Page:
4 charts that show the Mediterranean is the most dangerous place in the world for migrants

And how the EU needs to bring back Mare Nastrum

Zachary Davies Boren
Tuesday 21 April 2015 00:15
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Migrants are rescued off the coast of Sicily by Italian Coast Guards on Wednesday; 5,302 migrants have arrived from Libya since January
Migrants are rescued off the coast of Sicily by Italian Coast Guards on Wednesday; 5,302 migrants have arrived from Libya since January

It took two of the Mediterranean's worst boating disasters to draw the eyes of the world towards the escalating humanitarian crisis at the door to Europe.

More people from warzones and dangerous developing nations are seeking refuge in Europe every year, though many aren't classed as refugees.

And more of those people are dying every year.

According to new statistics from the International Organisation for Migration (IOM), the number of migrants that have died in the Mediterranean this year dwarfs the combined total of every other migrant route in the world.

More than 1,650 people have died in the waterway that separates southern Europe from northern Africa, compared to 86 in the Horn of Africa, 43 in the Caribbean, 41 on the US-Mexico Border and 37 in the Bay of Bengal.


Following this month's two enormous disasters, 2015 looks set to surpass last year's death count, even if it's unlikely as many will attempt to make the journey.

There have already been more than half as many deaths as the entirety of last year and it's only April — the number of people migrating will probably increase significantly in the coming months.

The UNHCR, where the figures above derive, says more people have been travelling as the Mediterranean weather has improved.

Italian authorities handled well the unprecedented number of migrants, rescuing more than 150,000 people in the year after October 2013.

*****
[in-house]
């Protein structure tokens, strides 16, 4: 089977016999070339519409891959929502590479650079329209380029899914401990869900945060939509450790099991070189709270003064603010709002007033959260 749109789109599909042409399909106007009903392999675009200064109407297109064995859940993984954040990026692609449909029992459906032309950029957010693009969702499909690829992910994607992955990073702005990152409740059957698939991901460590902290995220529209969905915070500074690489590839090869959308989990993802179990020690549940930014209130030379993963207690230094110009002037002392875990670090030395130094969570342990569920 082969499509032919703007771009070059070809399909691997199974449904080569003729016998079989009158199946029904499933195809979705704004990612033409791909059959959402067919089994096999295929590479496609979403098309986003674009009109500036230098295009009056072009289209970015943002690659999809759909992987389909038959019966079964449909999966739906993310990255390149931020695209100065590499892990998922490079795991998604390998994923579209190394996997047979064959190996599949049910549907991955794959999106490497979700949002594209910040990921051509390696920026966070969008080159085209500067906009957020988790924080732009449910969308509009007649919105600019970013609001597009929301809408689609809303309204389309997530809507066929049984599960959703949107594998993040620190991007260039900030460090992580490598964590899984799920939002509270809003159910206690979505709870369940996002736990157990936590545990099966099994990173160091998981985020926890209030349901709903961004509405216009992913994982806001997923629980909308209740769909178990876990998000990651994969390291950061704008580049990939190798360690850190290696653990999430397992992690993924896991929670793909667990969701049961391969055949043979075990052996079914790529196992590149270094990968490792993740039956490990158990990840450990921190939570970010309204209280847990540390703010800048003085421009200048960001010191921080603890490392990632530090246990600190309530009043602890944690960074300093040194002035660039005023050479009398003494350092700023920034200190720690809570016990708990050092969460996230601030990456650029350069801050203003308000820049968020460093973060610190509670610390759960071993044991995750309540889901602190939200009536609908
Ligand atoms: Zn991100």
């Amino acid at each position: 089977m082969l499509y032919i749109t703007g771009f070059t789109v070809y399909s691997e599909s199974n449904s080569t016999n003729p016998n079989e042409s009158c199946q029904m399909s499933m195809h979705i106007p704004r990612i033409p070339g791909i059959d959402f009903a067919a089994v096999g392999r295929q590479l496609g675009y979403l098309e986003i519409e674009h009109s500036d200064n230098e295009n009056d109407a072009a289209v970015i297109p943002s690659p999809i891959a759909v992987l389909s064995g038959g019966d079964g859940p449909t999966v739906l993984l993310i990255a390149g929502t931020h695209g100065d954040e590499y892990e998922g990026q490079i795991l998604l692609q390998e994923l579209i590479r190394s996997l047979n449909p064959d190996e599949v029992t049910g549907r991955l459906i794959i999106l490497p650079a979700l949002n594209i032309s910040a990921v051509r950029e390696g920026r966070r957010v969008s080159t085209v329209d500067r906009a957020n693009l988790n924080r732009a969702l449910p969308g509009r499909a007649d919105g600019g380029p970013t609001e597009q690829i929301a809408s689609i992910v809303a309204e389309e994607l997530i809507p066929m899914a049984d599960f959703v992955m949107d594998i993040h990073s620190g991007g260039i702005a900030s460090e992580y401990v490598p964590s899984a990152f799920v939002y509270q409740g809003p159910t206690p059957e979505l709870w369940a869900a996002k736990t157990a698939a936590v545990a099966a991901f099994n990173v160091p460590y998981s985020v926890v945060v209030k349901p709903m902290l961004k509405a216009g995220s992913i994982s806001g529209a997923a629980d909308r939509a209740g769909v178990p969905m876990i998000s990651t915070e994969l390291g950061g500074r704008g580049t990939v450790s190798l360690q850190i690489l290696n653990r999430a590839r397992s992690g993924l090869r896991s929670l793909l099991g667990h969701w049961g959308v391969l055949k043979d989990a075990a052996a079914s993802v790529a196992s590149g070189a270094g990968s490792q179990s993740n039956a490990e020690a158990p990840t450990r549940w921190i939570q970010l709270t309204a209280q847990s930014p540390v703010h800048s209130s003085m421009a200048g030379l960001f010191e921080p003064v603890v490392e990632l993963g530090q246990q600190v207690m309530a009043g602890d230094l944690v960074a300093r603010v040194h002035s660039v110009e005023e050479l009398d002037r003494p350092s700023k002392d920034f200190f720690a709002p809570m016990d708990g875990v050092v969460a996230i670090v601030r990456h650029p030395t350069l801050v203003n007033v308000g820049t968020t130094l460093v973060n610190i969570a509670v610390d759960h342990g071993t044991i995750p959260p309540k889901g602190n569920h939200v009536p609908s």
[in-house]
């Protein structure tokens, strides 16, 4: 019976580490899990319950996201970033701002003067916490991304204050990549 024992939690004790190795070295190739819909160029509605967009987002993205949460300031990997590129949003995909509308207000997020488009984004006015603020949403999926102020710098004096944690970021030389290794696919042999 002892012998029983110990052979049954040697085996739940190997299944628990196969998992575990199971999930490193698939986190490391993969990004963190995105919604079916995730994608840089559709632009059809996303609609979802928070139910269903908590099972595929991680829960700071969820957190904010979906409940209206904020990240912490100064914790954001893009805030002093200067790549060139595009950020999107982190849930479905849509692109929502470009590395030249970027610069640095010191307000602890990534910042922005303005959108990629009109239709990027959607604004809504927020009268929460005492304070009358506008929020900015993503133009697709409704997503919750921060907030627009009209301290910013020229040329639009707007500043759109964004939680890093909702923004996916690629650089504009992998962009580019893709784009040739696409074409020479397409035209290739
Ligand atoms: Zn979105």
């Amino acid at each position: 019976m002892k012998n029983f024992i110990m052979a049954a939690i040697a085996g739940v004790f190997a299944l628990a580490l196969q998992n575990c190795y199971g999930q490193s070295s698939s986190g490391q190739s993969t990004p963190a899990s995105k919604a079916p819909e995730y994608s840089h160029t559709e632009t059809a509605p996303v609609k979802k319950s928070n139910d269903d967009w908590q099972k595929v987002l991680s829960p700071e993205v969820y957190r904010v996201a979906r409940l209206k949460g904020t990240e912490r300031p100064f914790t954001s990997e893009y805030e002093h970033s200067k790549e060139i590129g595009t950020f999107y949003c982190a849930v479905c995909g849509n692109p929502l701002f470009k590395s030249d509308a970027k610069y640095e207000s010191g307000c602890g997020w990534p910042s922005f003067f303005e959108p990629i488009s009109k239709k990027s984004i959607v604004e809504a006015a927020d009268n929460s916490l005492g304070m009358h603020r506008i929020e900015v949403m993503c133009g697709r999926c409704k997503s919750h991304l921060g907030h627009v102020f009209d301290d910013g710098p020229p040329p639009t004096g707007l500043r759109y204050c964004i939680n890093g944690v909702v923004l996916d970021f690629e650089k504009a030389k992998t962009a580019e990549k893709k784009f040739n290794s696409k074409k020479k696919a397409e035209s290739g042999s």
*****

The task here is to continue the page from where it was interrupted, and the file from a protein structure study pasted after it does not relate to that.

The reason Italy was so equipped to handle and rescue as many migrants as it did was because of operation Mare Nostrum.

In the wake of a similar shipwreck around Lampedusa in late 2013 - in which around 360 people died - the Italian government ordered its Navy to get involved.

Using 900 military troops, 32 naval units and 2 submarines, the operation performed 421 operations in just one year, saving more than 150,000 people, seizing 5 mother ships and capturing 330 smugglers.

The initiative was heralded by humanitarian groups, but ended in October 2014.

The problem with Mare Nostrum was one of expense; it had cost 9 million euros a month. For recession-hit Italy, that was just too much.

They have since introduced a more affordable operation, Triton, but that is now facing scrutiny after failure to prevent the Mediterranean's latest tragedies.


Last year, in which a record number of migrants crossed the Mediterranean, most came from war-torn Syria.

To be smuggled aboard one of these death trap boats from Libya, people are often required to pay up to €1,500.

Numbers from the IOM reveal that the countries from which the migrants originate are unsurprisingly ravaged by conflict and food insecurity.

So far in 2015, most of the migrants started their journey in west Africa where the Ebola virus and violent Boko Haram insurgents have devastated the region and left many thousands displaced.


According to data from intergovernmental intelligence group Frontex, there has been a major shift in which route migrants are choosing to take to Europe.

Less than three years ago, more migrants were travelling by way of the eastern Mediterranean — which often entailed leaving from Istanbul and arriving in Greece, Cyprus or southern Bulgaria.

But as the eastern Mediterreanean continues to see its usual activity of around 50,000 migrants per year, the number travelling from Libya to Italy - the so called 'central Mediterranean' route - has skyrocketed from just 4,500 in 2010 to more than 170,000 last year.

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